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In warmer districts, where no more frosts are expected, runner and butter beans can be sown. In most gardens, it is better to delay growing these tender vegetables outdoors and to get seed started under cover. This is also true of sweet corn and outdoor tomatoes.
From the time they germinate, runner beans, such as Scarlet Runner, take 90 days to mature, while dwarf or butter beans will produce crops in 60 days. The latter are generally recommended for smaller gardens, but a few runner beans can be grown anywhere they can climb.
If sowing them in their permanent position, put runner bean seeds about 5cm apart around a bean teepee or against the netting or trellis they are to climb.
Pinching out the tips to make bushier plants is a waste of effort, as it reduces the crop. Like climbing types, butter bean seeds should be set 5cm apart, with 60cm between rows.
Plant out cabbages, cauliflower, lettuces, parsley and silverbeet, and check that autumn-sown broad beans have adequate support.
Sow spinach and orach where they are to mature. Orach (Atriplex hortensis), or red mountain spinach, is a low-growing, purple-leaved vegetable, cooked like spinach. Sow white turnips, spring onions and quick-maturing mini beetroot, such as Bonny Baby. Small beetroot plants can be transplanted to fill gaps.
Main-crop beetroot can be sown next month. Turnips and beetroot should not be grown in soil where traces of animal manure remain, as this causes the roots to fork.
Main-crop potatoes Rua, Moonlight, Red Rascal (the improved form of Desiree), Red King, Heather, Iwa and Agria, for example, can be planted now in areas that experience hot summers. In cooler districts, wait until next month.
Many spring-flowering shrubs are pruned as soon as they have finished blooming. This is so the plants can make new growth over summer and autumn, as it is on this new wood that they flower next season.
Clematis, which has its peak flowering next month, is often left to grow unchecked but most types can be pruned hard after flowering. Cut C. montana to 1m above ground, leaving only a main stem with two to four buds to develop.
Rhododendrons and azaleas can still be planted. They are shallow-rooted, with fibrous roots close to the surface, making them easy to transplant. Set the shrubs with the highest roots just 2cm to 3cm below the soil surface. Adequate moisture is vital to this group, so mulch around the roots with rotted autumn leaves, pine needles or old sawdust from wood that is not tanalised. Being woodland plants, rhododendrons and azaleas need an acid soil, so never apply lime. Azaleas come in two types — evergreen and deciduous — and the latter have colourful autumn foliage in orange or red. Winter roses (Helleborus) can be divided this month. They do better in semi-shade rather than full shade, and can be boosted with leaf mould or well-rotted cow manure.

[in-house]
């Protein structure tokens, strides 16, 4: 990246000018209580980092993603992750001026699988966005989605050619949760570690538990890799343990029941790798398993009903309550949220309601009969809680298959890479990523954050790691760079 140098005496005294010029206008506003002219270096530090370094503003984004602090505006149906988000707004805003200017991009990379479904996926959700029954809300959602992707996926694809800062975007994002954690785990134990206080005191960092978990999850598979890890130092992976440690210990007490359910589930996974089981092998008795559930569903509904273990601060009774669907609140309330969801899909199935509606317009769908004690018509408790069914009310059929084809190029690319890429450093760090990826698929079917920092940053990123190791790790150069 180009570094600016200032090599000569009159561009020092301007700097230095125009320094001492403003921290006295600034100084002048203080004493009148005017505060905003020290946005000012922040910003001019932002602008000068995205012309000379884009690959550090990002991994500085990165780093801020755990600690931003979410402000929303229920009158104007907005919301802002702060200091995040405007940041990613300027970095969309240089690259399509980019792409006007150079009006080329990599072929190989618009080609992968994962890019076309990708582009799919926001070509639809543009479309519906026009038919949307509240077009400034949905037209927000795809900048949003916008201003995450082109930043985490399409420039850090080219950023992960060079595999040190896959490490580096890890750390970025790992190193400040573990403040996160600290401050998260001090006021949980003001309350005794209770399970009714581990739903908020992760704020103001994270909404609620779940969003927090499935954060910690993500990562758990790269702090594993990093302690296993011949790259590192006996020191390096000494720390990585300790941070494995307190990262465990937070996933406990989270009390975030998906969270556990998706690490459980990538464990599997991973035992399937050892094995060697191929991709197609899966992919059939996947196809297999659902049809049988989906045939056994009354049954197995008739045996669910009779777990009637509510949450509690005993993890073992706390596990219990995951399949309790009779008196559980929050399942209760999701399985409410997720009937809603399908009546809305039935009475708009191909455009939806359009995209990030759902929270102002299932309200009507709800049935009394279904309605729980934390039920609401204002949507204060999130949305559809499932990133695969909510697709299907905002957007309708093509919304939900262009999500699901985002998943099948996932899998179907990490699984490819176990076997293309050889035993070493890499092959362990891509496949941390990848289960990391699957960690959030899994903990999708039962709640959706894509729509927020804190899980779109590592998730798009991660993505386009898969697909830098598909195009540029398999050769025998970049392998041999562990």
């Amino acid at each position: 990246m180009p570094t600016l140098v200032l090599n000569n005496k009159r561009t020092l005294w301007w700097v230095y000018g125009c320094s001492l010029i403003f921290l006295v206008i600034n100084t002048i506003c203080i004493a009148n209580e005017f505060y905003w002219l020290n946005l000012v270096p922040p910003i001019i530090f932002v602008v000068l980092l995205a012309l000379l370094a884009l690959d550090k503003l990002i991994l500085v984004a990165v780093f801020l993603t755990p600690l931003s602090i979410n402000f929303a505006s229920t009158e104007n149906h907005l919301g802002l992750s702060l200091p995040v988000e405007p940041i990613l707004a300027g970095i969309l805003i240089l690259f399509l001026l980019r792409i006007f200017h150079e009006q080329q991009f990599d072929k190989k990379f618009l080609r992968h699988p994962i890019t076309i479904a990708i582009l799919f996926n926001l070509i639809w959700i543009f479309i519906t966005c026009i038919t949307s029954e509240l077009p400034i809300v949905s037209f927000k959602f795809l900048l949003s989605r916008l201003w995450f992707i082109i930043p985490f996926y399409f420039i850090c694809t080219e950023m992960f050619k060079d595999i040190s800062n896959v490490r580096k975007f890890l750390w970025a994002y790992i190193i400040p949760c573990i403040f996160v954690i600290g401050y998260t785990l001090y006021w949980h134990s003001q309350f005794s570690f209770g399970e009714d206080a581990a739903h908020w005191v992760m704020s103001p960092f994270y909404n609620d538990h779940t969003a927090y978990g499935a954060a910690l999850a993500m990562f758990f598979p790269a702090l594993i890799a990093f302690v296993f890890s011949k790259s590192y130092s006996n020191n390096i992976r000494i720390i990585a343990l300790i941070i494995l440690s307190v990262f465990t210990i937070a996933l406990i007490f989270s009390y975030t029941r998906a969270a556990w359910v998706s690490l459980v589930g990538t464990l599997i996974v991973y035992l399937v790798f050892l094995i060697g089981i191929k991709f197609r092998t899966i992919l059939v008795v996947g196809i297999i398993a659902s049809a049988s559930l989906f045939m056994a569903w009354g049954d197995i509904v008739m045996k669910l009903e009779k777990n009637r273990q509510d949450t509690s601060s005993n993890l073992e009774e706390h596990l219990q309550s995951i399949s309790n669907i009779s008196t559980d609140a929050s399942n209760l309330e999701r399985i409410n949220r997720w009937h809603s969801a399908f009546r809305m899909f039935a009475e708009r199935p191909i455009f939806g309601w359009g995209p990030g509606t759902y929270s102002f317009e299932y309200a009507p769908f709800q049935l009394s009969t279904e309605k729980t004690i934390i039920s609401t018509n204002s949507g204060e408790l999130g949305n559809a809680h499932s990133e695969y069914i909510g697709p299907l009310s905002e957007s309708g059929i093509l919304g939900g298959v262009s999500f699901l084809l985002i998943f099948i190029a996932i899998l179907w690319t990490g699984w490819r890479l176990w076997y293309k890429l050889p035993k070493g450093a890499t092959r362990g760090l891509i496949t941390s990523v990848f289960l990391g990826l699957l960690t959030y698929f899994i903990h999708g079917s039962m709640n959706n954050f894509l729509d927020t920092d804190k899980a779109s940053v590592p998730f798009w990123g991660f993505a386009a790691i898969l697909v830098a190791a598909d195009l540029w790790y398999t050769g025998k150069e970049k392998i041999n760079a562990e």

Lawns can be planted or renewed now. Rake any bare patches to give a slightly rough surface, then scatter with a lawn grass mix — usually chewings fescue and browntop seed in a 2:1 ratio — then cover with fine soil and press down lightly. Water if the soil is dry, then cover with netting to stop birds eating the seed.
Grafting of apples, pears and other fruit trees is usually done this month.
This is an important way of saving heritage fruit trees, and courses on how to graft trees, particularly apples, are run each season by special interest groups. Raspberries put in over winter should be cut back to 30cm above the ground to encourage new stems (canes) to grow over summer for a better crop next year.
This treatment is also recommended for blackberries, tayberries, boysenberries, loganberries and marionberries.
New blackcurrant bushes should be pruned to about 25cm above the ground but red and white currants need only to have last season’s growth trimmed by about half.
This growth is identified by its lighter bark.
Gooseberries are pruned in the same way as redcurrants.